After about 20 minutes of stapling, my hand started to hurt. Damn, I could really use that ergonomic Swingline stapler now. I walked over to Ken's cube and asked where I could get one of those special staplers, explaining that my hand was getting raw from a big stapling project I had been assigned. He took me over to Clayton, the owner of the Swingline.

"This is the girl," he introduced me to Clayton, "she has something she wants to ask you." (The girl? As in, the girl who stole the stapler? It was already there when I got to the damn cube!)

Clayton, a skittish 40-something white guy with Jon Stewart hair, eyed me suspiciously as I talked. "Um...hi, I'm a temp. Do you mind trading staplers with me just for the rest of the afternoon?" He regarded the black Bostitch in my hand with horror. "I promise I'll give you your Swingline back, it's just that my hand is getting raw because I have like 800 things to staple." I showed him my reddened palm.

Clayton gave me a dubious up and down once-over, then looked me dead in the eye and delivered this gem of a question: "What can my stapler do that your stapler can't?"

Ok...just forget it. What is it with crazy people and their staplers?

Tuesday, July 26, 2005

Carlton Banks: Yes, Eazy-E: No

Today was the second day of software testing at Regis Mortgage for me, Amber and Courtney. Basically we just enter mock mortgage applications into the system all day and document the errors we get. We have specific parameters for the numerical parts of the application, but James told us to just enter jibberish for the freehand info like name and address. But in order to introduce some spark of interest to our day, we put in celebrity names instead. For instance, today Allen Iverson applied for a mortgage for a house at 76 Alley-oop Alley (I know, I'm so clever). Chances of getting approved are improved if you have a co-signer, but inspiration for dynamic duos is a bit hard to come by (suggestions please!).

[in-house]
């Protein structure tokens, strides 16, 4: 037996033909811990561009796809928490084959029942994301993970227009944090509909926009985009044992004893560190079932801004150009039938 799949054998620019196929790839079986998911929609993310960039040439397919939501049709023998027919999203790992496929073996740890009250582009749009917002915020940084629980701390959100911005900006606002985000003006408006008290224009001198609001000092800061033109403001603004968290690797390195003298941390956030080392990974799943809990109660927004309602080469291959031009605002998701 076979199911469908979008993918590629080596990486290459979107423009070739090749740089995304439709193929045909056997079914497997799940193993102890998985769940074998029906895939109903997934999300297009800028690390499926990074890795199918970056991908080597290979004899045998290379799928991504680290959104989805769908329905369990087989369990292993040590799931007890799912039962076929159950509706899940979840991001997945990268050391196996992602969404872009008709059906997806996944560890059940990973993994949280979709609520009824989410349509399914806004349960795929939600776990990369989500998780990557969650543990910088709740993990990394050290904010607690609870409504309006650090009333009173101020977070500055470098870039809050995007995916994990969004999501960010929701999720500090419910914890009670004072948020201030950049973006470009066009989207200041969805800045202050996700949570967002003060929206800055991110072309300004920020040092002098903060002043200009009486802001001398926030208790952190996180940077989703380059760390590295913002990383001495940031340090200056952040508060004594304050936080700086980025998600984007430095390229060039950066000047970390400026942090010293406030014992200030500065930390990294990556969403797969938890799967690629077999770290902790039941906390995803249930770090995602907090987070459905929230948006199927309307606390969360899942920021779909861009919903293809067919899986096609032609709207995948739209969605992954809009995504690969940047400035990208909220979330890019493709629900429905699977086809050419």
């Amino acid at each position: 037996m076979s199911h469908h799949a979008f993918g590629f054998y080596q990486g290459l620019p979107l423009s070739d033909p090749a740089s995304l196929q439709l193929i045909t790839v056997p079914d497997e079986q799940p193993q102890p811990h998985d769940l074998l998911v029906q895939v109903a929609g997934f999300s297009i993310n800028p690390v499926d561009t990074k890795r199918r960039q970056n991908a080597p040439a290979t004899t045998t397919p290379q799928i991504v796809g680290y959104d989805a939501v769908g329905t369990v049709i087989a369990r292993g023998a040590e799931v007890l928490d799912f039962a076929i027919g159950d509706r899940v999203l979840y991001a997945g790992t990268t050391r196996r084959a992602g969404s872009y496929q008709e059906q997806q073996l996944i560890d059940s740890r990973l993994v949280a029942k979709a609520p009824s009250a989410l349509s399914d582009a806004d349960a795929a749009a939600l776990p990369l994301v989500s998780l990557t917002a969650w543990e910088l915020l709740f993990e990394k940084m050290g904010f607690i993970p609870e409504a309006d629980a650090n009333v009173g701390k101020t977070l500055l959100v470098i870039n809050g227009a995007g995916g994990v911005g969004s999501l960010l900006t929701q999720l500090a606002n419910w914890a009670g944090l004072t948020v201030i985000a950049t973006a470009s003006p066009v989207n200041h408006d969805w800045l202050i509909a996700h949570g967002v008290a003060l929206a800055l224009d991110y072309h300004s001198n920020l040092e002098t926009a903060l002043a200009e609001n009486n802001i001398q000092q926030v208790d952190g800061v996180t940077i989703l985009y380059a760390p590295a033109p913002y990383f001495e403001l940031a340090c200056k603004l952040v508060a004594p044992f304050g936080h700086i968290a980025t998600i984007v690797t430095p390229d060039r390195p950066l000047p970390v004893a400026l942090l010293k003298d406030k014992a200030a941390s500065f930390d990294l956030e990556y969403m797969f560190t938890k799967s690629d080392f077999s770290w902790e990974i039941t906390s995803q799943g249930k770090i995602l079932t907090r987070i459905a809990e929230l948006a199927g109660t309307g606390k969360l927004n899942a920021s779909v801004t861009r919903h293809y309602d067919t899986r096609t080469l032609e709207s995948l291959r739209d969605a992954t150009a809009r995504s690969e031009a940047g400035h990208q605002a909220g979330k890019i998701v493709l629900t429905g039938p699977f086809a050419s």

Following is a partial list of applications I've input over the past two days.

Mortgage Application Approved:
DJ Jazzy Jeff & the Fresh Prince
Marty McFly
Afeni Shakur
Magic & Cookie Johnson
Charles Barkley & Kenny "the Jet" Smith
Mike Jones & Swisha House
Wham. Wham. Wham.
R. Kelly & Chuck/Rufus/Cathy
Russell & Kimora Lee Simmons
Peanut Butter & Jelly
Diet Pepsi & Canada Dry
Raggedy Ann & Andy
Miss Cleo
The Blob

Mortgage Application Denied: